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Updated EEOC Guidance

May 13, 2020

From the start we’ve been discussing the idea that the response to COVID-19 is an evolving one.  This remains true. In that context, the government response has been largely to administer new laws and the applicability of existing laws through “Frequently Asked Questions” (“FAQ”) or via guidance. 

 

Guidance does not have the same authority as regulation or rules: Guidance is supplemental material published by an agency that helps clarify applicability, but it does not go through the same processes and can be rescinded or changed at anytime, unlike rules or regulations. 

 

In March, The Centers for Disease Control and Prevention (CDC) directed employees who become ill with symptoms of COVID-19 to leave immediately. The current EEOC Guidance makes it clear that the ADA does not interfere with employers following these directions.

 

In the context of this pandemic, the EEOC Guidance allows employers to make disability-related inquiries or require a medical examination of a current employee who will physically enter the workplace, when the employer reasonably believes that an employee’s medical condition poses a “direct threat,” defined as “a significant risk of substantial harm to the health or safety of the individual or others that cannot be eliminated or reduced by reasonable accommodation.”

 

The EEOC suggests that an employee with COVID-19 poses a “direct threat” and may be ordered to go home.

 

However, the agency also cautions against subjective preconceptions or irrational fears and asks employers to undertake an objective and factual assessment of any potential direct threat in the workplace. There are four factors to consider:

  1. the duration of the risk;

  2. the nature and severity of the potential harm;

  3. the likelihood that potential harm will occur; and

  4. the imminence of the potential harm The CDC and state/local health authorities have acknowledged the community spread of COVID-19.

 

As a result, employers can ask COVID-19 related questions of applicants and employees to assess the presence of the threat in the workplace.

 

On May 5, the Equal Employment Opportunity Commission (EEOC) issued additional guidance to their existing FAQ page in section “G” – specifically G.3., G.4., and G.5. “Return to Work,” of which a COVID-related relaxed interpretation of “direct threat” under the Americans with Disabilities Act (ADA) was one.


A few days later, it was reissued to more closely align with that of previous guidance. Basically, if upon return to work an employer knows that an employee has a higher risk for severe illness, but the employee has not requested an accommodation then the employer is not mandated to take action.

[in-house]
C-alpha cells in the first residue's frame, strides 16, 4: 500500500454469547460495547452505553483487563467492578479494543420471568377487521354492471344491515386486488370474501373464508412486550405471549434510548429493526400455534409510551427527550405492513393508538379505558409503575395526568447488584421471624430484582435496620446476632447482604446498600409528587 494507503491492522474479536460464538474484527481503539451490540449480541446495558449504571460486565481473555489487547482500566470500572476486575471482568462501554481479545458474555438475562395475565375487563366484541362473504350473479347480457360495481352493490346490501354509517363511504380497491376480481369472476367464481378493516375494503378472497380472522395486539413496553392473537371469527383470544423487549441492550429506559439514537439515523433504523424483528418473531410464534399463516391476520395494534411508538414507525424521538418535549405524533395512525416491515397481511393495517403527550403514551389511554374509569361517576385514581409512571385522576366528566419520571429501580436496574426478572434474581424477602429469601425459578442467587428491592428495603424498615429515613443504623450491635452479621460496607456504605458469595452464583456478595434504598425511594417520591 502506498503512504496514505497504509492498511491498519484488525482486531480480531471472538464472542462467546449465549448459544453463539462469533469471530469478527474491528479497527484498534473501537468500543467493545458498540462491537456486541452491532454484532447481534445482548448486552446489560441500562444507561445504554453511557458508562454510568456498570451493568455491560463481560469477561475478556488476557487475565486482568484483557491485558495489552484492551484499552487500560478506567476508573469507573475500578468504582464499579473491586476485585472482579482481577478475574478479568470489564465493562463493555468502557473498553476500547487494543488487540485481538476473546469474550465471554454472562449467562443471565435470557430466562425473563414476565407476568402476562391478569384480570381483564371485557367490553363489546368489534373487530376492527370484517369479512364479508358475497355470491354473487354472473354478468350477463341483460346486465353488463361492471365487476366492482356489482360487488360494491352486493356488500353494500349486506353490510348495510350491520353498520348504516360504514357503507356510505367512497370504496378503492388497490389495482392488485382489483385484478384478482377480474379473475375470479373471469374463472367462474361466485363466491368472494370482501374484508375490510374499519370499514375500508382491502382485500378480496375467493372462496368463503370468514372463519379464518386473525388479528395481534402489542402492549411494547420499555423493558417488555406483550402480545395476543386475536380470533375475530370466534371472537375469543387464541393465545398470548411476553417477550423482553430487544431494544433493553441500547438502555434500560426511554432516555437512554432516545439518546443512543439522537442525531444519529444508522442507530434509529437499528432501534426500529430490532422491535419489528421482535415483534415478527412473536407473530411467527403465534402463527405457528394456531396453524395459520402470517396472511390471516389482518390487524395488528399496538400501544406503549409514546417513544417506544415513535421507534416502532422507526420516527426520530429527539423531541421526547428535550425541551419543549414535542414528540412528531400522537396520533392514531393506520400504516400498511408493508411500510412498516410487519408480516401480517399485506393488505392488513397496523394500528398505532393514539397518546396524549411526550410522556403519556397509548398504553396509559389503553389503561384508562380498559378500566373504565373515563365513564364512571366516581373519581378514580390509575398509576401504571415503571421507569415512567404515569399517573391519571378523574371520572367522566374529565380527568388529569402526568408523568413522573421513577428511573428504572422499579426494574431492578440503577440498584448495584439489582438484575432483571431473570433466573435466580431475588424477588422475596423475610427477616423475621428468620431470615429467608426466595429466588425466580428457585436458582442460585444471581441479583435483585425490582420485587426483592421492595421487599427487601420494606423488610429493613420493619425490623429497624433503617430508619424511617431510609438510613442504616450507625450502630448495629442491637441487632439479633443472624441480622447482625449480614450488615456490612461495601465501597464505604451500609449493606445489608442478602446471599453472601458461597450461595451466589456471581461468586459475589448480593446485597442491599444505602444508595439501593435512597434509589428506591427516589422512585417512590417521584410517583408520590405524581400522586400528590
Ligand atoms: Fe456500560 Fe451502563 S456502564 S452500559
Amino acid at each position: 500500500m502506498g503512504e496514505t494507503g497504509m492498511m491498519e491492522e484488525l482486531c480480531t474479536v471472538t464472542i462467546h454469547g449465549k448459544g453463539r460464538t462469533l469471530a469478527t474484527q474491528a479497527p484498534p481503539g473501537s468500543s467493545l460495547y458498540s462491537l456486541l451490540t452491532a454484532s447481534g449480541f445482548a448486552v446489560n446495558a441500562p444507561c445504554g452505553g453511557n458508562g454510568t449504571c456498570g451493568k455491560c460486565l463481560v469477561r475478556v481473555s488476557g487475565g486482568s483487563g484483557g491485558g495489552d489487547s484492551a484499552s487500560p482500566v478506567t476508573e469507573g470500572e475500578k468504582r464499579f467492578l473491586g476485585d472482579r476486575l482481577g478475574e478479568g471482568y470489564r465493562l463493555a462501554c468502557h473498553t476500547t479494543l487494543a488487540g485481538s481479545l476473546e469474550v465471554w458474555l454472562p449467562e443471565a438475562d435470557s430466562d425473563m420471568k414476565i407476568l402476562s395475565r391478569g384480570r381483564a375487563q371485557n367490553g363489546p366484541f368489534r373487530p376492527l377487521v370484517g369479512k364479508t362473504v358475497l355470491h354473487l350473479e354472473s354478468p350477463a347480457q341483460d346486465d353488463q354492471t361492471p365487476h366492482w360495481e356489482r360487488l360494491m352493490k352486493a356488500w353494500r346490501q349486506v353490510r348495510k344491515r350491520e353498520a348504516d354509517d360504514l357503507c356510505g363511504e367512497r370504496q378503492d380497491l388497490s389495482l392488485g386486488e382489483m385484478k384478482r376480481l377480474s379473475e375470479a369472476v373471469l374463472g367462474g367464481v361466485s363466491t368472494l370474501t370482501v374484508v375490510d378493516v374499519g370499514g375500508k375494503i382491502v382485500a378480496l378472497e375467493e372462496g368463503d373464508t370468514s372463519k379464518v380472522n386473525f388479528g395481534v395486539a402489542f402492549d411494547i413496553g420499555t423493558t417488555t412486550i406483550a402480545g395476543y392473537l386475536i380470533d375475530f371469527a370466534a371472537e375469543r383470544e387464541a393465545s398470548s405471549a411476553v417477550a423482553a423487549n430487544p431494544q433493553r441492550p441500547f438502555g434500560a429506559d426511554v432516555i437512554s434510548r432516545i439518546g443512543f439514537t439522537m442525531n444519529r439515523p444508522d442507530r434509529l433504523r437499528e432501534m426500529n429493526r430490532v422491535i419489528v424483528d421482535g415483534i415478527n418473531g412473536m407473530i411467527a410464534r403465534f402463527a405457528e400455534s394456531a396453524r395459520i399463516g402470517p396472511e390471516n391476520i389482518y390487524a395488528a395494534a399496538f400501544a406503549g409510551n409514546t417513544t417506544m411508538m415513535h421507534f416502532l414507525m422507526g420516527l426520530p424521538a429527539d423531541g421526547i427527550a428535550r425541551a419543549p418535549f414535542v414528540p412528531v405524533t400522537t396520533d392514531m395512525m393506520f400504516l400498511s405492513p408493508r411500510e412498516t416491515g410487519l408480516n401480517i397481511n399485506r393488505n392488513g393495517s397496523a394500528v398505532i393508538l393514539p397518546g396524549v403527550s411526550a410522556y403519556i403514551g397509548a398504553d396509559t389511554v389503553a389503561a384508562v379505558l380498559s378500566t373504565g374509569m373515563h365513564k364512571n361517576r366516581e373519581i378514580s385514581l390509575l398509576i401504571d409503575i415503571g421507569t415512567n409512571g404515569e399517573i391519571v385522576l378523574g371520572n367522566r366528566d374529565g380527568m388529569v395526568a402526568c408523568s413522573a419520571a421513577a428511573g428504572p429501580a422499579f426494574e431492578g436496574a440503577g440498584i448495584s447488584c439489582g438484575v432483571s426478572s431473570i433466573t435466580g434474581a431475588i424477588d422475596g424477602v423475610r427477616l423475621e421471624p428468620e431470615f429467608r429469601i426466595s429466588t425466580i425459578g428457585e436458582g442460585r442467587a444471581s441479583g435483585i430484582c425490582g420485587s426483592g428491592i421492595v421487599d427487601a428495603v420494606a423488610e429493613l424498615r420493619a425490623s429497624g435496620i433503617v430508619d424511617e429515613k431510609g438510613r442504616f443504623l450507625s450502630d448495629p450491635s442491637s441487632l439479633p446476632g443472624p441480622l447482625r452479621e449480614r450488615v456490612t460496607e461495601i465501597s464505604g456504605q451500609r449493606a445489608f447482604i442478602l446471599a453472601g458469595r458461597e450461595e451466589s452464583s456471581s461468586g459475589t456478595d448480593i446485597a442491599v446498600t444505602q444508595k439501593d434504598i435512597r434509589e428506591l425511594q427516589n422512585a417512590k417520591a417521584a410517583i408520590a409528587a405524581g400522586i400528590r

From the guidance (G.4.) :

If the employer is concerned about the employee’s health being jeopardized upon returning to the workplace, the ADA does not allow the employer to exclude the employee – or take any other adverse action – solely because the employee has a disability that the CDC identifies as potentially placing him at “higher risk for severe illness” if he gets COVID-19.  Under the ADA, such action is not allowed unless the employee’s disability poses a “direct threat” to his health that cannot be eliminated or reduced by reasonable accommodation.

 

Employers need more than just the likelihood of jeopardized health to exclude an employee (or make an adverse employment decision) to demonstrate a "direct threat."

 

The updated technical assistance for COVID-19 and the ADA, the Rehabilitation Act, and Other EEO Laws can be found here. 

 

You’ll note the revision dates on the questions: G.3. and G.5. were both updated May 5, G.4 is dated May 7.

 

Noteworthy is are the other employment considerations under EEO laws in the world of COVID, specifically around the ongoing anti-discrimination/harassment/retaliation obligations of employers and treatment of medical questions.

 

Much of the guidance contained here is subject to change, and is specific to the current pandemic; it may not and likely wouldn’t be applicable outside of this pandemic.  Employers would be well advised to continue paying attention to this information.

 

In other words, the workplace response to COVID-19 remains evolving.  

 

 

 

 

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